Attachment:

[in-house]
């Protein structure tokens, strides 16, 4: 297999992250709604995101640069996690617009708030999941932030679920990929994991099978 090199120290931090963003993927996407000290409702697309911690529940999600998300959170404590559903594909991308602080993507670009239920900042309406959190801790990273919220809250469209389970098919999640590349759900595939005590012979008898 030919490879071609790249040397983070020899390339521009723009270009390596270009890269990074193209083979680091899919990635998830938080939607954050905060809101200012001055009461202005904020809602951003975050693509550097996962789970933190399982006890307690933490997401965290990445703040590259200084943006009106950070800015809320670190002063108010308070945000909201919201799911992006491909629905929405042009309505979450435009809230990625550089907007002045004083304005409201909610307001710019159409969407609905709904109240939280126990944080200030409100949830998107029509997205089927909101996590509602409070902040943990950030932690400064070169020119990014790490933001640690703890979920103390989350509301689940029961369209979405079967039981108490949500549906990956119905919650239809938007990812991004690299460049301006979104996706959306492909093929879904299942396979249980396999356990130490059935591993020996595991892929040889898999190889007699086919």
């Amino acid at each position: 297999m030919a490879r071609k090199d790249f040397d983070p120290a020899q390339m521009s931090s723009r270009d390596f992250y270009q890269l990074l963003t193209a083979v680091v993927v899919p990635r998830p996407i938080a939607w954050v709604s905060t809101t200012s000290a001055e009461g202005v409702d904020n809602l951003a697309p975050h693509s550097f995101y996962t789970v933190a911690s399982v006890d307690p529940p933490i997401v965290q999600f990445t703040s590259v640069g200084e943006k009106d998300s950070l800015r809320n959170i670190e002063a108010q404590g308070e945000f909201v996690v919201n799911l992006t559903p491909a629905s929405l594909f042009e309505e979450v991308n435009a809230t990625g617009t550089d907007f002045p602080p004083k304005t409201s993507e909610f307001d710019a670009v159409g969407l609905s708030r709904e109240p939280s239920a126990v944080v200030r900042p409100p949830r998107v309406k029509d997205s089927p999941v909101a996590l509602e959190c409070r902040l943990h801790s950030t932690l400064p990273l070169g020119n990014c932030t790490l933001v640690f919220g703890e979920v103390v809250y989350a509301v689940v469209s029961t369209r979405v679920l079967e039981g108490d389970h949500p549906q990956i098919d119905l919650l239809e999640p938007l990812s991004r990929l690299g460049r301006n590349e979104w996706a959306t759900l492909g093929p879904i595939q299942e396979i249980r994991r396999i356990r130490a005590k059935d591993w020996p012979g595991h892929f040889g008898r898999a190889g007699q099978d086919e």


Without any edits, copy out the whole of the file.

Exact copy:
[in-house]
């Protein structure tokens, strides 16, 4: 297999992250709604995101640069996690617009708030999941932030679920990929994991099978 090199120290931090963003993927996407000290409702697309911690529940999600998300959170404590559903594909991308602080993507670009239920900042309406959190801790990273919220809250469209389970098919999640590349759900595939005590012979008898 030919490879071609790249040397983070020899390339521009723009270009390596270009890269990074193209083979680091899919990635998830938080939607954050905060809101200012001055009461202005904020809602951003975050693509550097996962789970933190399982006890307690933490997401965290990445703040590259200084943006009106950070800015809320670190002063108010308070945000909201919201799911992006491909629905929405042009309505979450435009809230990625550089907007002045004083304005409201909610307001710019159409969407609905709904109240939280126990944080200030409100949830998107029509997205089927909101996590509602409070902040943990950030932690400064070169020119990014790490933001640690703890979920103390989350509301689940029961369209979405079967039981108490949500549906990956119905919650239809938007990812991004690299460049301006979104996706959306492909093929879904299942396979249980396999356990130490059935591993020996595991892929040889898999190889007699086919």
């Amino acid at each position: 297999m030919a490879r071609k090199d790249f040397d983070p120290a020899q390339m521009s931090s723009r270009d390596f992250y270009q890269l990074l963003t193209a083979v680091v993927v899919p990635r998830p996407i938080a939607w954050v709604s905060t809101t200012s000290a001055e009461g202005v409702d904020n809602l951003a697309p975050h693509s550097f995101y996962t789970v933190a911690s399982v006890d307690p529940p933490i997401v965290q999600f990445t703040s590259v640069g200084e943006k009106d998300s950070l800015r809320n959170i670190e002063a108010q404590g308070e945000f909201v996690v919201n799911l992006t559903p491909a629905s929405l594909f042009e309505e979450v991308n435009a809230t990625g617009t550089d907007f002045p602080p004083k304005t409201s993507e909610f307001d710019a670009v159409g969407l609905s708030r709904e109240p939280s239920a126990v944080v200030r900042p409100p949830r998107v309406k029509d997205s089927p999941v909101a996590l509602e959190c409070r902040l943990h801790s950030t932690l400064p990273l070169g020119n990014c932030t790490l933001v640690f919220g703890e979920v103390v809250y989350a509301v689940v469209s029961t369209r979405v679920l079967e039981g108490d389970h949500p549906q990956i098919d119905l919650l239809e999640p938007l990812s991004r990929l690299g460049r301006n590349e979104w996706a959306t759900l492909g093929p879904i595939q299942e396979i249980r994991r396999i356990r130490a005590k059935d591993w020996p012979g595991h892929f040889g008898r898999a190889g007699q099978d086919e």